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Pure men of studied eloquence should study
an audience before speaking deliberate words.
Let good men who know the orator's art knowingly await
the right moment to articulate their good knowledge.
Failing to assess an audience before venturing to speak
is to be unaware of the way of words and remain ineffective.
Be brilliant before brilliant men; but assume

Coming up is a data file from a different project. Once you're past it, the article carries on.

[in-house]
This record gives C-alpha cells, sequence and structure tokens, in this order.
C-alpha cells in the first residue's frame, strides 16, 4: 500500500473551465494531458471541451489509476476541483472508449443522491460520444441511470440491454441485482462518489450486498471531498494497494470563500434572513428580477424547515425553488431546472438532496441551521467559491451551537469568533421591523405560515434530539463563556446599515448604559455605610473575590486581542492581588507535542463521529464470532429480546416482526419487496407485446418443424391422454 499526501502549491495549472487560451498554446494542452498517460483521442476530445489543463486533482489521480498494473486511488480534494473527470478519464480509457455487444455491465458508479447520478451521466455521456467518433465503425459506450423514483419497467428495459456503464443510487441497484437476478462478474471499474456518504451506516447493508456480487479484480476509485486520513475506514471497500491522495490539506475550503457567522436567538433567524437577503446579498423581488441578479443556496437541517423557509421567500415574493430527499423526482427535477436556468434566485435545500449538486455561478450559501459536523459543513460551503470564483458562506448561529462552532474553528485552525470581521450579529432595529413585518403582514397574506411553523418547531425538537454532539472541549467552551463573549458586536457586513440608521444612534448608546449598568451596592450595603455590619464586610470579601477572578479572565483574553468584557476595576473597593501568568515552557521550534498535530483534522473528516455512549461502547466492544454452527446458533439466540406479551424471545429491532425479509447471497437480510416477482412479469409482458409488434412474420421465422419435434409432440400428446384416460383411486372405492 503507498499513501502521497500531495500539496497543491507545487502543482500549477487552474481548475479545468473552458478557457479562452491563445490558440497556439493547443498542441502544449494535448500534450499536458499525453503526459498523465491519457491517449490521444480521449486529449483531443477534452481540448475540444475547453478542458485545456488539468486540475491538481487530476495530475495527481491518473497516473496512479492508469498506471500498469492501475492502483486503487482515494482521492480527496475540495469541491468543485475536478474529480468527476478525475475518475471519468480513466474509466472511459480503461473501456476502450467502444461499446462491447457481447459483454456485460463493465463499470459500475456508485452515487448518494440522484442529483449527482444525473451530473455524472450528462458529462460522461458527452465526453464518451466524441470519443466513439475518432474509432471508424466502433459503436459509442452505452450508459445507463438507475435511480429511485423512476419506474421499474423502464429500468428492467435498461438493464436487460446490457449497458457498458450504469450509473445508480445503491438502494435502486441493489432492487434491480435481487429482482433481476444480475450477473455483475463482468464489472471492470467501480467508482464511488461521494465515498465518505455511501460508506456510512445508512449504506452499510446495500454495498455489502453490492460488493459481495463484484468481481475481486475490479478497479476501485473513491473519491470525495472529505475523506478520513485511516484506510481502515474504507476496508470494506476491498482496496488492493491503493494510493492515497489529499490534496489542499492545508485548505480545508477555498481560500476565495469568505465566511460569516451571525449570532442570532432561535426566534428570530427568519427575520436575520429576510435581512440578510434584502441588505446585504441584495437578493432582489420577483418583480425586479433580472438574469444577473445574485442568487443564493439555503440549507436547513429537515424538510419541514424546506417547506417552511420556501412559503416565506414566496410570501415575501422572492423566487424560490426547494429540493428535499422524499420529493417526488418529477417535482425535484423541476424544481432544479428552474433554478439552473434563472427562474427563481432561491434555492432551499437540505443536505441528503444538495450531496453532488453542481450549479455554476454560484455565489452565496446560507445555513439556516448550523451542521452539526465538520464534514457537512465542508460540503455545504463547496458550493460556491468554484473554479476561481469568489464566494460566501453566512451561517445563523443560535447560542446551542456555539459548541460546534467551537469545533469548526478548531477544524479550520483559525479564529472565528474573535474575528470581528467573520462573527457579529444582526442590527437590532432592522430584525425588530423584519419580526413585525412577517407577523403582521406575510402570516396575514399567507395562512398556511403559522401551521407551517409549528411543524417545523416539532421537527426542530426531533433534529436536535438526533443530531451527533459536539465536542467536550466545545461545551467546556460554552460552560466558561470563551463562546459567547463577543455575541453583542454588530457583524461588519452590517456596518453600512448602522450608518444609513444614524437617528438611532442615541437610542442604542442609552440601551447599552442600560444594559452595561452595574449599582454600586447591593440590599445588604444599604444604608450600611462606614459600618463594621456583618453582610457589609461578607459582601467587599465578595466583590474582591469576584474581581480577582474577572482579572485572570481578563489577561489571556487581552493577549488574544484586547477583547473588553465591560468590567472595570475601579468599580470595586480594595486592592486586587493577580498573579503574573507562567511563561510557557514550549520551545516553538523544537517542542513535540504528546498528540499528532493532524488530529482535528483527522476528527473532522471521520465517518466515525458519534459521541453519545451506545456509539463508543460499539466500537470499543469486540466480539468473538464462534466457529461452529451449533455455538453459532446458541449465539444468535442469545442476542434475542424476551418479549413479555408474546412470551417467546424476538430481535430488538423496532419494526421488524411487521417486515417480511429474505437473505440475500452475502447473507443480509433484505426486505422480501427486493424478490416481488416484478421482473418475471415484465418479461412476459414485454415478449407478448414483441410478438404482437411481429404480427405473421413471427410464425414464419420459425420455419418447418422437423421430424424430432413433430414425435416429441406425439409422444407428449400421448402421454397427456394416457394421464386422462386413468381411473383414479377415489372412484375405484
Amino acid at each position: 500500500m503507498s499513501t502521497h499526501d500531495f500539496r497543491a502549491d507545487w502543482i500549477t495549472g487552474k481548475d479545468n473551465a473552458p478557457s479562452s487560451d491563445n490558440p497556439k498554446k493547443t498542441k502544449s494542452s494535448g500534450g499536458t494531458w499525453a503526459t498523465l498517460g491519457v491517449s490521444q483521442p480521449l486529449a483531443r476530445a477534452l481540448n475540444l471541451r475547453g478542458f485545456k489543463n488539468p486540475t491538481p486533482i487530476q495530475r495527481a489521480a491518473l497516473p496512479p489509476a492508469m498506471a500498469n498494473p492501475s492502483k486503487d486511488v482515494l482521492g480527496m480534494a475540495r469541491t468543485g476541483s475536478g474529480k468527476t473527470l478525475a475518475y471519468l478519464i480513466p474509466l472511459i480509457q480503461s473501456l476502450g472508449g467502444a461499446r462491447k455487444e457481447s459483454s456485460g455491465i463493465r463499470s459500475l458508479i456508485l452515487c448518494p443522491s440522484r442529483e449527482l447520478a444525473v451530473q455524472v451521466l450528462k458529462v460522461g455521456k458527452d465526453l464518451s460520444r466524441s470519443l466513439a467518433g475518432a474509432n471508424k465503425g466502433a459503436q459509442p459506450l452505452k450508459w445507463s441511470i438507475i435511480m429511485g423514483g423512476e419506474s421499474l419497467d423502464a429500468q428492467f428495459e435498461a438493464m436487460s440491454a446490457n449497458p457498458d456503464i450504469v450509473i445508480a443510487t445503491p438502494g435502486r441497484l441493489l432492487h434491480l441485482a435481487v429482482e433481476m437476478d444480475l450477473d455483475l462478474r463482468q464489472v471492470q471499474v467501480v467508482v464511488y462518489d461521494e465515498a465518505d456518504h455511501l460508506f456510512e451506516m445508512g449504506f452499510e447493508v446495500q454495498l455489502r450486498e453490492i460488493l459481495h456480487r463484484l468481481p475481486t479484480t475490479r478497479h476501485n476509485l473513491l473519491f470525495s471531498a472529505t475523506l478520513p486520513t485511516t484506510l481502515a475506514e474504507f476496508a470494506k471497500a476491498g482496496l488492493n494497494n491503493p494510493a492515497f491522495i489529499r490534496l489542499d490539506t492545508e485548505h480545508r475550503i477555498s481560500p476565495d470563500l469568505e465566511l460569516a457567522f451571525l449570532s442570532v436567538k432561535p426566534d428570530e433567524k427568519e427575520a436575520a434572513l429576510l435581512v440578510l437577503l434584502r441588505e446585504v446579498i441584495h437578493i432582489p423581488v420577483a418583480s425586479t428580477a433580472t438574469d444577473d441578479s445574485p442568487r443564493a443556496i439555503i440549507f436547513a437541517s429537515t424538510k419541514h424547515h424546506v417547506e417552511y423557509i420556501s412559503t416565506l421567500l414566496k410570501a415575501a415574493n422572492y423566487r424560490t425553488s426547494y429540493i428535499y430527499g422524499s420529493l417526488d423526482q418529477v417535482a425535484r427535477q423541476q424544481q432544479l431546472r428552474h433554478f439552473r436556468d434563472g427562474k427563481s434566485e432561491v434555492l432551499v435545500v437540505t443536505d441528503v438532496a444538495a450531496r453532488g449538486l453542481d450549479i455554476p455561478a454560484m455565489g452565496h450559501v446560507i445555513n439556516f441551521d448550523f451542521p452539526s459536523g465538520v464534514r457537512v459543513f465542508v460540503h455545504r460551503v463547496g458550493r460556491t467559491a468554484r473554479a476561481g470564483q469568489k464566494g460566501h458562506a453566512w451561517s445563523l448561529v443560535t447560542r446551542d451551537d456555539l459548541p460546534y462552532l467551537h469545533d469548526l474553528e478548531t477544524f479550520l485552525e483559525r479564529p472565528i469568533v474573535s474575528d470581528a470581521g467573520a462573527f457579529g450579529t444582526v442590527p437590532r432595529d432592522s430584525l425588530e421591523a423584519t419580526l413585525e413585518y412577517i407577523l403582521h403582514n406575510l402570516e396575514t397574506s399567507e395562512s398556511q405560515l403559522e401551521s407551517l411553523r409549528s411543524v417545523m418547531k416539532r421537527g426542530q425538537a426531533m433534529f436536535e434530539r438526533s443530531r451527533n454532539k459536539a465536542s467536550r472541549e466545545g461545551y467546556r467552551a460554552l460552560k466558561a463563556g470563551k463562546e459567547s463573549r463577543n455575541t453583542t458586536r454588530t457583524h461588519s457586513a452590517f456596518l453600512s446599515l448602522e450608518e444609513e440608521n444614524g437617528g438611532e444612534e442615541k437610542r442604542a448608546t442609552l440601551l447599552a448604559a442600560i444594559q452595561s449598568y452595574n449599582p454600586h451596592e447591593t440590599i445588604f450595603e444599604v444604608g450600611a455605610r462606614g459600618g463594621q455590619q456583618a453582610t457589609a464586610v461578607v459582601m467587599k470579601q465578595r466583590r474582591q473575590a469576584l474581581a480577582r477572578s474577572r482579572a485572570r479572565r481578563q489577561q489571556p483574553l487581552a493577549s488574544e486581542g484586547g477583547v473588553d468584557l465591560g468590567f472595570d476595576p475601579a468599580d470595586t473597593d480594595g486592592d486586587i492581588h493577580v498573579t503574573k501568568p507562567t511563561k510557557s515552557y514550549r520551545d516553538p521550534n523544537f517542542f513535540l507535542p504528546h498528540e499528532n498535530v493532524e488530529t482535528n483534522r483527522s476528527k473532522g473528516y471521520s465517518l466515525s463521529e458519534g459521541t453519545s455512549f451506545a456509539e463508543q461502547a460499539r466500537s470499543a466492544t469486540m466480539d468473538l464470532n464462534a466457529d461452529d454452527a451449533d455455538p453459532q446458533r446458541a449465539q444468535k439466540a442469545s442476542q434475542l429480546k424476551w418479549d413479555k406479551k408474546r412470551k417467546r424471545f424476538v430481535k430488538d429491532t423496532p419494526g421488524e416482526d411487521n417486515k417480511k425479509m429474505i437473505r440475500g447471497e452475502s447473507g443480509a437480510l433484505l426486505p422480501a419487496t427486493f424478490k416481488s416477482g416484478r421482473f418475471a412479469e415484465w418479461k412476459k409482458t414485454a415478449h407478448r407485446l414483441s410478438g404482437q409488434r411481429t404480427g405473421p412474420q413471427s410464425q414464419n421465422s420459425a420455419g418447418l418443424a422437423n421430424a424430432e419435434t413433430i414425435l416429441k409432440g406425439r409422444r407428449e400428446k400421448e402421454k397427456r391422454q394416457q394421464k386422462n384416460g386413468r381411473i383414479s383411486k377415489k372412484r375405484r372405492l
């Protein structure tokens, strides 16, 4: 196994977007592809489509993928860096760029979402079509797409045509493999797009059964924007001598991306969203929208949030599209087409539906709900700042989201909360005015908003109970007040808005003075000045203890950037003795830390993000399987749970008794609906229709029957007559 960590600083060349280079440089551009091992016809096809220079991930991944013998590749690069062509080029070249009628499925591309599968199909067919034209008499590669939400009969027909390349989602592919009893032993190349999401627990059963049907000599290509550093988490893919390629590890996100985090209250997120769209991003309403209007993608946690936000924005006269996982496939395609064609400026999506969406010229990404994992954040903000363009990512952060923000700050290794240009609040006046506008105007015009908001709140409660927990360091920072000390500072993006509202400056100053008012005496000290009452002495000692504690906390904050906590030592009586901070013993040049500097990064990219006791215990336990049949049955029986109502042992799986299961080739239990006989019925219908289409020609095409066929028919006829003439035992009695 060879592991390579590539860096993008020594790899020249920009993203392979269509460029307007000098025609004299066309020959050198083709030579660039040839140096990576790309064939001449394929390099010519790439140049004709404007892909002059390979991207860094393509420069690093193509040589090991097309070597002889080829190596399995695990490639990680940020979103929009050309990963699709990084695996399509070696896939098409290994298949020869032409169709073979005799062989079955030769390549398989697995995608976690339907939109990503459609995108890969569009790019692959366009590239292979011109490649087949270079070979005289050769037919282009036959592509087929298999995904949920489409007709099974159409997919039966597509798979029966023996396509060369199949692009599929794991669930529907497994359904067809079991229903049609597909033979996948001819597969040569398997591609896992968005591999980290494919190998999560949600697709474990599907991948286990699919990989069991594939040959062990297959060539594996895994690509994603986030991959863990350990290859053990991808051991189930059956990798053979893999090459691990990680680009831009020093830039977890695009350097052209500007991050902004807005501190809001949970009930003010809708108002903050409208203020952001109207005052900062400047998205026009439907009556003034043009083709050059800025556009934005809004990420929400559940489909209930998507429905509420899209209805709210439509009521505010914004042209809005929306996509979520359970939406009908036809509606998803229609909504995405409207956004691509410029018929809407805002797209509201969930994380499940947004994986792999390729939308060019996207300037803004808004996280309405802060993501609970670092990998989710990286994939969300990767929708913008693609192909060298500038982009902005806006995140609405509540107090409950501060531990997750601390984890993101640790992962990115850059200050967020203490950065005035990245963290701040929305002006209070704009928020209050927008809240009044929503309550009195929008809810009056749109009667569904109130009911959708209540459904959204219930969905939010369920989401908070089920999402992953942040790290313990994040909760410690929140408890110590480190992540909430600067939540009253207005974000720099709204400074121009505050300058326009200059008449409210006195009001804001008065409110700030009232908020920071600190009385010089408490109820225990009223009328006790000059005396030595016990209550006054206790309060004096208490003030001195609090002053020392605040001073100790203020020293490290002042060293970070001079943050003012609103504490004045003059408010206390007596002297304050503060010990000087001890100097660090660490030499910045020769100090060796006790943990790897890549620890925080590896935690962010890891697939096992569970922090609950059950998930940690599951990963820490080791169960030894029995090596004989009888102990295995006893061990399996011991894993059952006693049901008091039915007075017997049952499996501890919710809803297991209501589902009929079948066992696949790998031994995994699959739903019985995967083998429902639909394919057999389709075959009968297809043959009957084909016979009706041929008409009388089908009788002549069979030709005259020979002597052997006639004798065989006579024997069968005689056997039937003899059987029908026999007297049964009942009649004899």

the dullness of pale mortar before dullards.
Of all good things, the best is the polite reserve
that refrains from speaking first when with elders and superiors.
To blunder before perceptive, erudite men
is like slipping and falling from a very high place.
A learned man's learning shines the brightest
among luminaries capable of critiquing his language.
Speaking to an audience of thinking men
is like watering a bed of growing plants.
Those who speak good things to good and learned gatherings
should never repeat them to ignorant groups, even forgetfully.
Expounding to a throng of unfit men
is like pouring sweet nectar into an open gutter.